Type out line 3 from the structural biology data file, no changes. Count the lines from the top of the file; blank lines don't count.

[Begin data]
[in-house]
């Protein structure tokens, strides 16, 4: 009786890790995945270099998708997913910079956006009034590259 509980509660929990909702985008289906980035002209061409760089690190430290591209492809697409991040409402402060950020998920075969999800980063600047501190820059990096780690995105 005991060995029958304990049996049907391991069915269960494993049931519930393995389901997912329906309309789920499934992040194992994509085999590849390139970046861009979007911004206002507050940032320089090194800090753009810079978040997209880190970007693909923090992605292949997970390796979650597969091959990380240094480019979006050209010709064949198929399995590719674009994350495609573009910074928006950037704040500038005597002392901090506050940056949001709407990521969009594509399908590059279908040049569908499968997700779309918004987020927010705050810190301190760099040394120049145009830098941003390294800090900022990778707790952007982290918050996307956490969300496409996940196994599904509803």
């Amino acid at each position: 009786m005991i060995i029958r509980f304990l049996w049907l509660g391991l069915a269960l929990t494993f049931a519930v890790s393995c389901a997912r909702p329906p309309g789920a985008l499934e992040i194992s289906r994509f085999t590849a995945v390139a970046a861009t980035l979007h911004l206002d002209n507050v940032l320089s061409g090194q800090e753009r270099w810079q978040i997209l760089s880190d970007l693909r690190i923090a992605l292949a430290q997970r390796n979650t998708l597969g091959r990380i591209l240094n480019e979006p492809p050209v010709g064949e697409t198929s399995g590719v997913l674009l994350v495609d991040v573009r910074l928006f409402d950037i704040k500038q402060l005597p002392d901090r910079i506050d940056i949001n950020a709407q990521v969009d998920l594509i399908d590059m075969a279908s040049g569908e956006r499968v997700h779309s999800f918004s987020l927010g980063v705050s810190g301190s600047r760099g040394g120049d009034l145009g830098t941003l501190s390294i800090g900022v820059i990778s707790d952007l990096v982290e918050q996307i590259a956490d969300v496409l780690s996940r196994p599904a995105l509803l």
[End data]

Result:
């Amino acid at each position: 009786m005991i060995i029958r509980f304990l049996w049907l509660g391991l069915a269960l929990t494993f049931a519930v890790s393995c389901a997912r909702p329906p309309g789920a985008l499934e992040i194992s289906r994509f085999t590849a995945v390139a970046a861009t980035l979007h911004l206002d002209n507050v940032l320089s061409g090194q800090e753009r270099w810079q978040i997209l760089s880190d970007l693909r690190i923090a992605l292949a430290q997970r390796n979650t998708l597969g091959r990380i591209l240094n480019e979006p492809p050209v010709g064949e697409t198929s399995g590719v997913l674009l994350v495609d991040v573009r910074l928006f409402d950037i704040k500038q402060l005597p002392d901090r910079i506050d940056i949001n950020a709407q990521v969009d998920l594509i399908d590059m075969a279908s040049g569908e956006r499968v997700h779309s999800f918004s987020l927010g980063v705050s810190g301190s600047r760099g040394g120049d009034l145009g830098t941003l501190s390294i800090g900022v820059i990778s707790d952007l990096v982290e918050q996307i590259a956490d969300v496409l780690s996940r196994p599904a995105l509803l």